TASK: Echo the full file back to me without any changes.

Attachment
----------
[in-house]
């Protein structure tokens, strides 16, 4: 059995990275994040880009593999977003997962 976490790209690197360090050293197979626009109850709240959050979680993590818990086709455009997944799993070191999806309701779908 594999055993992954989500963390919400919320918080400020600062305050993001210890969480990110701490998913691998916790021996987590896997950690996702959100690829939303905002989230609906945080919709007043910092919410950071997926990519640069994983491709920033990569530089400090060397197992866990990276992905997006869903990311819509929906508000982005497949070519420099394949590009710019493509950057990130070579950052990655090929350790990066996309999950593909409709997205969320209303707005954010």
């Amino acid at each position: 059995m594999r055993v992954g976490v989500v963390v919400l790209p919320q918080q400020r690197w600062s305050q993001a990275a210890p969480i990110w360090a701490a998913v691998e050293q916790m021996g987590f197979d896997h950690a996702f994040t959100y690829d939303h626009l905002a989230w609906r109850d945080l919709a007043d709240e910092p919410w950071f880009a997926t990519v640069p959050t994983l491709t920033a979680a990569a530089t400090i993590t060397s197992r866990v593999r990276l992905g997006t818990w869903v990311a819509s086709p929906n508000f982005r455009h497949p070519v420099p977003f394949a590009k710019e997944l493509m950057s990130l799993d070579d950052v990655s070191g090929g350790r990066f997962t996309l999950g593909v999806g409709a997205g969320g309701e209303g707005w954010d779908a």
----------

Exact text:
[in-house]
């Protein structure tokens, strides 16, 4: 059995990275994040880009593999977003997962 976490790209690197360090050293197979626009109850709240959050979680993590818990086709455009997944799993070191999806309701779908 594999055993992954989500963390919400919320918080400020600062305050993001210890969480990110701490998913691998916790021996987590896997950690996702959100690829939303905002989230609906945080919709007043910092919410950071997926990519640069994983491709920033990569530089400090060397197992866990990276992905997006869903990311819509929906508000982005497949070519420099394949590009710019493509950057990130070579950052990655090929350790990066996309999950593909409709997205969320209303707005954010």
């Amino acid at each position: 059995m594999r055993v992954g976490v989500v963390v919400l790209p919320q918080q400020r690197w600062s305050q993001a990275a210890p969480i990110w360090a701490a998913v691998e050293q916790m021996g987590f197979d896997h950690a996702f994040t959100y690829d939303h626009l905002a989230w609906r109850d945080l919709a007043d709240e910092p919410w950071f880009a997926t990519v640069p959050t994983l491709t920033a979680a990569a530089t400090i993590t060397s197992r866990v593999r990276l992905g997006t818990w869903v990311a819509s086709p929906n508000f982005r455009h497949p070519v420099p977003f394949a590009k710019e997944l493509m950057s990130l799993d070579d950052v990655s070191g090929g350790r990066f997962t996309l999950g593909v999806g409709a997205g969320g309701e209303g707005w954010d779908a």